Double, trouble: thanks to the 10th and 18th holes, the Belfry’s fourth Ryder Cup will again be a two-act play

John Barton

The Belfry has been called many ungenerous names over the years, but agreement on one thing is always unanimous: The back nine is bookended with two of the greatest holes in golf. If The Belfry were an opera, Nos. 10 and 18 would be where the fat diva hits her highest notes.

It’s not that the rest of the holes are bad–after a quarter century of maturation and a $3.5 million renovation two years ago, a lot of them are actually quite good–but 10 and 18 are in a league of their own, a couple of par 4s that are modern-day Colosseums, where Ryder Cup crowds gather to cheer, to groan, and generally to witness the spectacle of slaughter.

The 311-yard 10th is a fine example of something every golf course should have: a tantalizing, do-or-die par 4 that is drivable for long hitters but that delivers a stern rebuke to anyone who dares to try it with anything less than a perfect shot. The safe play is a middle iron off the tee, followed by a wedge over a pond and a few tree limbs to a kidney bean-shaped green. Most Ryder Cuppers will go for it–the hole is a par 3 for Tiger Woods, who could probably get home with a 2-iron–but plenty will end up being thrown to the lions.

The 18th is also a par 4, but at 473 formidable yards, with water to be carried twice and a triple-tier green, it’s an altogether different proposition. Big hitters can aim left off the tee, firing over the trees and the widest part of Moxhull Pond. If they find dry land, they’ll have a straightforward middle- to short-iron approach; bail out to the right and it’s a long way home. Who will raise their arms to the heavens on that green, as Sam Torrance did in 1985, a gesture that heralded the start of a golden season of European golf; or as Christy O’Connor Jr. did in 1989, following an unlikely singles victory over Fred Couples; or as Davis Love III did in 1993 after sinking the Cup-winning putt?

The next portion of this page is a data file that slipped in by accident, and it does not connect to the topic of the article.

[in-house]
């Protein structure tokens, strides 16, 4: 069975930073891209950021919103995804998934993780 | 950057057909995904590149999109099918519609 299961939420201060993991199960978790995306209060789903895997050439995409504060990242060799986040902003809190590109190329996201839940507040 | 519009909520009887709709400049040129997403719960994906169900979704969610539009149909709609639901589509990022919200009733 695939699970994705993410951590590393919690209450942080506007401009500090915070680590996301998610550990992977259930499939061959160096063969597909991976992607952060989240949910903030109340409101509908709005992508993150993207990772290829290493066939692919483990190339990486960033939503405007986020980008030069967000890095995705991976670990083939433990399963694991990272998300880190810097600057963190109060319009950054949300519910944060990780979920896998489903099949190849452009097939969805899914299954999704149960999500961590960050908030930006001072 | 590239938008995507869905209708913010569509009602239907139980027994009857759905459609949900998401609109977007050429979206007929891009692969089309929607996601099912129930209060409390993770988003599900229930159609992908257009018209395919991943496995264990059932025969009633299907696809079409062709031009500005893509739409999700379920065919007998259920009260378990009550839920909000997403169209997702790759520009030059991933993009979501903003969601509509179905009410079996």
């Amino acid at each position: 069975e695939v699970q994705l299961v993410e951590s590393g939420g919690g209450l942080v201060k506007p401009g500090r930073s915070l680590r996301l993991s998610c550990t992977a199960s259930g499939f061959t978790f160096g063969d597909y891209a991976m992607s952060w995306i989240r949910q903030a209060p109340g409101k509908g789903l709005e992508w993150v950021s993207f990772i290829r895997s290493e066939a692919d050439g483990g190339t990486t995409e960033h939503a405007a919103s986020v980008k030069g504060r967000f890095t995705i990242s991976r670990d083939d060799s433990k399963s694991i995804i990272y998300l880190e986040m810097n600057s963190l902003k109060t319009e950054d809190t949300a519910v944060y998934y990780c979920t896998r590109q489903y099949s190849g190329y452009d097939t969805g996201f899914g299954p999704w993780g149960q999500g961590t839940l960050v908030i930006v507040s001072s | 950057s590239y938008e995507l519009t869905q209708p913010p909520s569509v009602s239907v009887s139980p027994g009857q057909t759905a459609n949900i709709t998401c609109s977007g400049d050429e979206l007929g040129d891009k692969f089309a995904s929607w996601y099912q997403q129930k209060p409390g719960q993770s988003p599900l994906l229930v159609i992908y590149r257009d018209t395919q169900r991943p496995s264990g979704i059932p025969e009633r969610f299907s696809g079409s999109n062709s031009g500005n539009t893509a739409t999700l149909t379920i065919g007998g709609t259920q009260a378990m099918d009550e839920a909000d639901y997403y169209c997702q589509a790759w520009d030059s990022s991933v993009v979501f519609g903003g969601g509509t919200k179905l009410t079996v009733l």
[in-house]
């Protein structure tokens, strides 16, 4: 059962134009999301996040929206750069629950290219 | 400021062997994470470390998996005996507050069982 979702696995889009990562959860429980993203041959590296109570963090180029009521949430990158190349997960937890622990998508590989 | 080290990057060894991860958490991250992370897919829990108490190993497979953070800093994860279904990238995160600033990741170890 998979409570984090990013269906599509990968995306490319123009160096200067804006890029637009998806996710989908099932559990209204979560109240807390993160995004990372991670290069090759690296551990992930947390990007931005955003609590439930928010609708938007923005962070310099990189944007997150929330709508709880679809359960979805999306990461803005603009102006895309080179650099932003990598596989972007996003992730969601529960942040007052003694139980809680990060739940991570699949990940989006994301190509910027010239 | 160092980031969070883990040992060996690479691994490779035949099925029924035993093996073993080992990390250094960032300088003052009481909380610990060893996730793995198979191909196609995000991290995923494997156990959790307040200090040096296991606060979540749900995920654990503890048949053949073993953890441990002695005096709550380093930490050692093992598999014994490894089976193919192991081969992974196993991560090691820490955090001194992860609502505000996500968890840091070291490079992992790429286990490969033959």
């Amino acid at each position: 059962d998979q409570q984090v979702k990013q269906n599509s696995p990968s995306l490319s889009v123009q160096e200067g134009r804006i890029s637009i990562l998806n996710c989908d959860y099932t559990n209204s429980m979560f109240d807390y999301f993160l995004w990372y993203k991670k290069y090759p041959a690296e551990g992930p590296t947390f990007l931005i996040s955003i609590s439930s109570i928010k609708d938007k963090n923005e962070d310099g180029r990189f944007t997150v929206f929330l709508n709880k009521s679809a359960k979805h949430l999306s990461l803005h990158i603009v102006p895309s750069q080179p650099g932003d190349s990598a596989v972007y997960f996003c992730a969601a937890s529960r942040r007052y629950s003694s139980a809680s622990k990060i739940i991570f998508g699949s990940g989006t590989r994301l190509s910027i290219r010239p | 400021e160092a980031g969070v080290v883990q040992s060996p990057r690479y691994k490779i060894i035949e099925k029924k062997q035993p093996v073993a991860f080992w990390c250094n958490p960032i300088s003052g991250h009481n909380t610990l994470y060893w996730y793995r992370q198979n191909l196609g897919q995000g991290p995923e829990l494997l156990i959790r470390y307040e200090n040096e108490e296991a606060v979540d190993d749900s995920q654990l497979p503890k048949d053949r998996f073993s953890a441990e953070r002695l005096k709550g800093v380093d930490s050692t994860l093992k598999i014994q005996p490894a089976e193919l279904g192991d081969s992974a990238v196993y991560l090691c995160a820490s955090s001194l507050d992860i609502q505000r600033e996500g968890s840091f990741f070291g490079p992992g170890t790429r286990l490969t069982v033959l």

Other questions about The Belfry as a Ryder Cup venue: why, why, why and why? How did a former potato field in the English heartland come to be the site of four of the past five European Ryder Cups? The first two, in 1985 and ’89, were contractual obligations–two Ryder Cups in exchange for office space for the British PGA on The Belfry grounds. The third one, in 1993, was the result of a bitter dispute between the British PGA and its Ryder Cup partner, the PGA European Tour (Lord Derby, the PGA president for the previous three decades, had the deciding vote–he picked The Belfry and promptly resigned). As for the fourth one, the British PGA once again picked its home course for 2001 for what was to have been a commemoration of its 100th anniversary.

The 2006 Cup will be played in Ireland (the K-Club), followed by Wales (Celtic Manor) in 2010 and Scotland (Gleneagles) in 2014. After that, expect to see the Cup take an extended grand tour to places with better food and better weather as nations like Italy, Germany, France and Sweden get their due. This Ryder Cup may thus be the last for The Belfry. Long live The Belfry!


SEPT. 27-29

Hole 1 2 3 4 5

Yardage 411 379 538 442 408

Par 4 4 5 4 4

Hole 6 7 8 9 Out

Yardage 395 177 428 433 3,611

Par 4 3 4 4 36

Hole 10 11 12 13 14

Yardage 311 419 208 384 190

Par 4 4 3 4 3

Hole 15 16 17 18 In

Yardage 545 413 564 473 3,507

Par 5 4 5 4 36

Hole Out Total

Yardage 3,611 7,118

Par 36 72


“The Belfry is an incredibly ordinary course that happens to have two of the greatest match-play holes in the world, Nos. 10 and 18. But what’s unbelievable is how many matches come down to the 18th. Maybe its the course’s design or sequence, but guys have a way of coming back, and that makes for exciting finishes.”

COPYRIGHT 2002 Golf Digest Companies

COPYRIGHT 2008 Gale, Cengage Learning

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